Medical aid delivers crucial support to health system in Lebanon
Kidney failure is a growing public health problem in Lebanon. The condition is mainly treated through hemodialysis, a costly procedure that imposes a significant financial burden on patients and the healthcare system. The Lebanese Ministry of Public Health covers the cost of dialysis treatments for Lebanese citizens, as well as COVID-19 vaccines and the medications kidney patients need to obtain from specialized dispensaries. However, the county’s economic collapse, its fight with COVID-19, the strain of supporting millions of refugees, and the damage to hospitals caused by the explosion in Beirut last summer have all combined to put Lebanon’s healthcare system in survival mode.
According to the Lebanese Ministry of Public Health’s National Committee for Kidney Health, since 2020 there have been more than 4,100 patients on chronic hemodialysis. These figures do not include the thousands of Syrian and Palestinian refugees who also suffer from kidney failure and other renal diseases. (In contrast to citizens, the government does not cover the expenses of refugee and migrant patients.)
In September 2020, nearly a quarter of hemodialysis departments in hospitals across Lebanon saw cases of COVID-19 among their dialysis patients. Support from Anera’s health partners, like Life and the National Arab American Medical Association (NAAMA), is life-saving.
NAAMA, with facilitation by Life, recently donated a shipment of 81 dialysis machines to Anera. We delivered 20 of the machines to the Lebanese American University’s Medical Center (LAUMC), which is well known among residents of greater Beirut for its respected dialysis department.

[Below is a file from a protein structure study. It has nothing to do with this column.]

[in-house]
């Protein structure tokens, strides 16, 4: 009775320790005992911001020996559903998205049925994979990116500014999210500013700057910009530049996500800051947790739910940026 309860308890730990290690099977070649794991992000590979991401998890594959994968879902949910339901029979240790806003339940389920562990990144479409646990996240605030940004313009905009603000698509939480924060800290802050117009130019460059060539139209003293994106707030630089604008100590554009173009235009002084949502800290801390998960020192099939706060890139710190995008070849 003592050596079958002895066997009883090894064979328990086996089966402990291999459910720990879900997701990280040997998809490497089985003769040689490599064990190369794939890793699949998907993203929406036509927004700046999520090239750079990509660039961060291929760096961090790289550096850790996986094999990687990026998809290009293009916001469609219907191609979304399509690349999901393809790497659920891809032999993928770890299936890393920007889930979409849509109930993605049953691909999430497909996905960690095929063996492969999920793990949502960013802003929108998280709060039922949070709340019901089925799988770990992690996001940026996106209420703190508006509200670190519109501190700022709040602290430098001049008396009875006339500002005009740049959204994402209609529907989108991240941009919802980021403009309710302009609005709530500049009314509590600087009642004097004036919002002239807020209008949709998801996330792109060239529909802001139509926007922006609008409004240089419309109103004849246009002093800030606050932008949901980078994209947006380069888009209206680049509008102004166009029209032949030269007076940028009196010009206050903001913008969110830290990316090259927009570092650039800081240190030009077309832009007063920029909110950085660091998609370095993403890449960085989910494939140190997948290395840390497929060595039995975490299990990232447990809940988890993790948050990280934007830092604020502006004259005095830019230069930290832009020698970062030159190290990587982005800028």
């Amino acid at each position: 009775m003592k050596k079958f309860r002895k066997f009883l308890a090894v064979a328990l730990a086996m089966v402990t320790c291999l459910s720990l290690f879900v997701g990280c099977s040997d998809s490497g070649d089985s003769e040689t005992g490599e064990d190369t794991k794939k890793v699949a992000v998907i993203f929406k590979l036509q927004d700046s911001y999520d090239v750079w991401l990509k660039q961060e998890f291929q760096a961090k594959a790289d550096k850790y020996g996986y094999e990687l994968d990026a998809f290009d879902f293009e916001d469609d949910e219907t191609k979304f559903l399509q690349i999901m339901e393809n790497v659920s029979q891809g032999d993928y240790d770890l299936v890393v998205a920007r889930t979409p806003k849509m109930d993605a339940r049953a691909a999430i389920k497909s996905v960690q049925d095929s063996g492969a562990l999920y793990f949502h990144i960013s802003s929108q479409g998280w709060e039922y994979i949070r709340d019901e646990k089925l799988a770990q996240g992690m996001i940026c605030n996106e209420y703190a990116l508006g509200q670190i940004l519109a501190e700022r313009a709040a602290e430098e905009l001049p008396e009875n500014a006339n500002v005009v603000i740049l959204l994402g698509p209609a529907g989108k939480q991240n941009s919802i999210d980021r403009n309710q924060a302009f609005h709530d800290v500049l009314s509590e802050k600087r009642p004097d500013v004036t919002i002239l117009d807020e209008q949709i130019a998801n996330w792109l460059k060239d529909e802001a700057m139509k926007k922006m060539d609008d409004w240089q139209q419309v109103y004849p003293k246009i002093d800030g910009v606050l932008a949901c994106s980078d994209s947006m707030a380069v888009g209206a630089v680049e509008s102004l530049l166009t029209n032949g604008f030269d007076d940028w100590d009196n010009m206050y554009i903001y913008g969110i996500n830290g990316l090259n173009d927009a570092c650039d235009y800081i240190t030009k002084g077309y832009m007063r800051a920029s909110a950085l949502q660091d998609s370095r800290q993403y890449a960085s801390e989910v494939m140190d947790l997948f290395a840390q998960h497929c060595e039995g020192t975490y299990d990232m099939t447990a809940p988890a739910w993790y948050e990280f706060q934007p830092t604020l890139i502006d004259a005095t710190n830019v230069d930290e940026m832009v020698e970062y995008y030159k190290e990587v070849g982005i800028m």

LAUMC currently serves 60 dialysis patients. Each patient must come in to undergo the four-hour dialysis session three times a week – a punishing schedule made harder during a global pandemic.
Dr. Hala Kilani, the head of the dialysis department at LAUMC, says the new dialysis machines that we just provided to the hospital “will have a huge impact on our patients’ lives.”
Kilanis says there are two types of renal impairment: acute, where one or two dialysis sessions usually cures the patient; and chronic, which requires lifelong dialysis. “Not all dialysis stories are sad ones,” she says. “We had a patient with prostatitis, who underwent one-time dialysis and didn’t need to undergo dialysis again for another 10 years!”
Those years of renewed health are gold for patients, a chance at living a normal life.
Kilani notes that “patients suffer from acute to severe pain after dialysis. So they should have a place to stay close to the center.” This limits the accessibility of treatment for some vulnerable patients who live in remote rural areas and in refugee camps. Anera is actively working to address this problem by donating 30 dialysis machines to hospitals in rural areas of the country.
Kilani says that many cases of kidney impairment are preventable and that the public needs more health education.
“People tend to self medicate and use anti-inflammatory drugs, for example. Many are also not exercising regularly, and increased obesity, diabetes and blood pressure are among the main factors that negatively affect kidney function.”
Kilani says, “We would like to thank Anera, NAAMA, and Life for providing the center with dialysis machines and helping us enhance human security by providing quality healthcare.”
Hisham is one of the patients here. The 67-year-old retired policeman says,